3 carb overview


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3 carb overview

  1. 1. Overview ofCarbohydrate Digestion and Metabolism
  2. 2. FST/AN/HN 761 FST 761 Dr. Jeff Firkins – Carbohydrates Dr. Josh Bomser – Lipids TA- Amy Long, MS Reading / Writing Assignments Text - Biochemical and Physiological Aspects of Human Nutrition- Martha H. Stipanuk. Today – Overview of carbohydrates (Jan 7)
  3. 3. Carbohydrates•Carbohydrates are called carbohydrates because theyare essentially hydrates of carbon (i.e. they arecomposed of carbon and water and have acomposition of (CH2O)n.•The major nutritional role of carbohydrates is toprovide energy and digestible carbohydrates provide4 kilocalories per gram. No single carbohydrate isessential, but carbohydrates do participate in manyrequired functions in the body.
  4. 4. Photosynthesis: Sun’s energy becomes part of glucose molecule energy Carbon dioxide Water GLUCOSE Chlorophyll 6 CO2 + 6 H20 + energy (sun) C6H12O6 + 6 O2
  5. 5. 120 grams of glucose / day = 480 calories
  6. 6. Simple Sugars -
  7. 7. Disaccharides
  8. 8. Complex carbohydrates Oligosaccharides Polysaccharides  Starch  Glycogen  Dietary fiber (Dr. Firkins)
  9. 9. Starch Major storage carbohydrate in higher plants Amylose – long straight glucose chains (a1-4) Amylopectin – branched every 24-30 glc residues (a 1- 6) Provides 80% of dietary calories in humans worldwide
  10. 10. Glycogen Major storage carbohydrate in animals G G G Long straight glucose G GG G G chains (a1-4) G G G Branched every 4-8 glc G G a 1-6 link G residues (a 1-6) a 1-4 link G G G More branched than G G starch Less osmotic pressure Easily mobilized
  11. 11. Digestion Pre-stomach – Salivary amylase : a 1-4 endoglycosidase G G G G G a Limit dextrins G G G G GG G G G G G amylase G G G G G G G a 1-6 link G G maltotriose G a 1-4 link G G G G G G maltose G G isomaltose
  12. 12. Stomach Not much carbohydrate digestion Acid and pepsin to unfold proteins Ruminants have forestomachs with extensive microbial populations to breakdown and anaerobically ferment feed
  13. 13. Small Intestine Pancreatic enzymesa-amylase maltotriose maltose G G G G G G G G + G G a amylase amylose G G G G G G G G G G G G G G G G G amylopectin a Limit dextrins
  14. 14. Oligosaccharide digestion..cont G G G a Limit dextrins G G G G sucrase G G maltase GG Glucoamylase (maltase) or G G G a-dextrinase G G a-dextrinase G G G G G G G G G
  15. 15. Small intestine Portal for transport of virtually all nutrients Water and electrolyte balance Enzymes associated with intestinal surface membranes i. Sucrase ii. a dextrinase iii. Glucoamylase (maltase) iv. Lactase v. peptidases
  16. 16. Carbohydrate absorption Hexose transporterapical basolateral
  17. 17. Glucose and galactose absorption Read Chapter 5 and answer the questions on page 102 of Stipanuk. Be prepared to discuss them on Friday
  18. 18. Carbohydrate malabsorption  Lactose intolerance (hypolactasia), page 100.  Decline lactase with age  Lactose fermented in LI –  Gas and volatile FA  Water retention – diarrhea/bloating  Not all populations  Northern European – low incidenceb 1-4 linkage  Asian/African Americans – High
  19. 19. Metabolism – the chemical changesthat take place in a cell that produceenergy and basic materials needed forimportant life processes-millions of cells-Multiple organs (liver, adipose, heart, brain)-Thousands of enzymes-Various conditions (fed, fasted, exercise, stress)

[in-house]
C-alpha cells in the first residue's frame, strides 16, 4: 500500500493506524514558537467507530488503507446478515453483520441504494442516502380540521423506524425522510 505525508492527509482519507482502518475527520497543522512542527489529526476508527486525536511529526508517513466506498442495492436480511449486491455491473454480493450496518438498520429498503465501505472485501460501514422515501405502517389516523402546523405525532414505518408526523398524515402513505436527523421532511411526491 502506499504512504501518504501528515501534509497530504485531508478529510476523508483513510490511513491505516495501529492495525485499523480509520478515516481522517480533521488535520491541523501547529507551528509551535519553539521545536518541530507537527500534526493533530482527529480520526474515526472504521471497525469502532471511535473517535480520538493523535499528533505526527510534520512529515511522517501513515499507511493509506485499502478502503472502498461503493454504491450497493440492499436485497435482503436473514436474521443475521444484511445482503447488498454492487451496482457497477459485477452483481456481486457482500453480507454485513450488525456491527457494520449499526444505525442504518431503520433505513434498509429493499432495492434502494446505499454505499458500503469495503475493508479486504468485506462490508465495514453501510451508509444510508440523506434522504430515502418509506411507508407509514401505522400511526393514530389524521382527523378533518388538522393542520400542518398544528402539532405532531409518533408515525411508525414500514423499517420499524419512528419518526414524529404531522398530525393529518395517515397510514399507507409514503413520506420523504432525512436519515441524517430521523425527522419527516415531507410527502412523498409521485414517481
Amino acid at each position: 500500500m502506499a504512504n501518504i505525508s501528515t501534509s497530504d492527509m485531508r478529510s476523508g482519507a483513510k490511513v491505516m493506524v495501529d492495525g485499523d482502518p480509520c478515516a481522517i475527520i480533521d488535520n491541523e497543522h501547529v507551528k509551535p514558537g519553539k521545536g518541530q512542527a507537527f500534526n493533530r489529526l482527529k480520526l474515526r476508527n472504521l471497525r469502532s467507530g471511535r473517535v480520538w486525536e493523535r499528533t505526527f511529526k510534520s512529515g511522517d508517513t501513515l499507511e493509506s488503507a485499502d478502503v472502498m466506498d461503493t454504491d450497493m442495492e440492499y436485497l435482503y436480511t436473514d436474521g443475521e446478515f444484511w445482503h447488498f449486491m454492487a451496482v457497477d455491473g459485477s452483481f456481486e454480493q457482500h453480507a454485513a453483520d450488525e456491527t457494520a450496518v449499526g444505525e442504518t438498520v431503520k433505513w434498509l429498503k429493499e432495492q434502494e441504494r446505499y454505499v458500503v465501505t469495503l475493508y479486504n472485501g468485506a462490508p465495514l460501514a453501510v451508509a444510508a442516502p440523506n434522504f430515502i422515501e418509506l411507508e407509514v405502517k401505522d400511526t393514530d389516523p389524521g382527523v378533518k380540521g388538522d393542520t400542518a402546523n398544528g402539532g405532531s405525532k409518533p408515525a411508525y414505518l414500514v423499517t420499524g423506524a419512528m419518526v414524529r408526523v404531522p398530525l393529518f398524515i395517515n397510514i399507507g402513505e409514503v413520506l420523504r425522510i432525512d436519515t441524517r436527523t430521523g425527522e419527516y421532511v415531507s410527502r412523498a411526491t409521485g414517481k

20. 20. Carbohydrates Serve as primary source of energy in the cell Central to all metabolic processes GlucoseCytosol - anaerobic Hexokinase Pentose Phosphate Glucose-6-P Glc-1- phosphate Shunt glycolysis glycogen Pyruvate
  21. 21. cytosol Pyruvatemitochondria(aerobic) Aceytl CoA FATTY ACIDS Krebs Reducing cycle equivalents AMINO ACIDS Oxidative Phosphorylation (ATP)
  22. 22. GlucoseNo mitochondria Glucose Glucose Glucose The Full Glycogen Monty Lactate
  23. 23. Fasted State Glucose Need 13.8 kJ/mol ATP = -30 kJ/mol G-6-Pase Hexokinase -16.7 kJ/molPentosePhosphate Glucose-6-P Glc-1- phosphateShunt glycolysis GNG glycogen Pyruvate
  24. 24. Controlling Metabolic Flux1. Control enzyme levels2. Control of enzyme activity (activation or inhibition)
  25. 25. Control of enzyme activityRate limiting step
  26. 26. insulin IR P Protein Kinase B Protein Kinase B (inactive) OH P (active)Glycogen synthase kinase OH (active) P Glycogen(inactive) kinase synthase P OH Glycogen synthase Glycogen synthase (inactive) (active) Glycogen formation
  27. 27. Controlling Metabolic Flux1. Control enzyme levels2. Control of enzyme activity (activation or inhibition)3. Compartamentalization Fatty acid oxidation occurs in mitochondrial matrix Fatty acid synthesis occurs in endoplasmic reticulum membrane exposed to the cytoplasm of the cell.4. Hormonal control
  28. 28. Glucose utilization
  29. 29. Stage 1 – postparandialAll tissues utilize glucoseStage 2 – postabsorptiveKEY – Maintain blood glucoseGlycogenolysisGlucogneogenesisLactatePyruvateGlycerolAAPropionateSpare glucose by metabolizing fatStage 3- Early starvationGluconeogenesisStave 4 – Intermediate starvationgluconeogenesisKetone bodiesStage 5 – Starvation
  30. 30. Carbohydrate Metabolism/ Utilization- Tissue Specificity Muscle – cardiac and skeletal  Oxidize glucose/produce and store glycogen (fed)  Breakdown glycogen (fasted state)  Shift to other fuels in fasting state (fatty acids) Adipose and liver  Glucose  acetyl CoA  Glucose to glycerol for triglyceride synthesis  Liver releases glucose for other tissues Nervous system  Always use glucose except during extreme fasts Reproductive tract/mammary  Glucose required by fetus  Lactose  major milk carbohydrate Red blood cells  No mitochondria  Oxidize glucose to lactate  Lactate returned to liver for Gluconeogenesis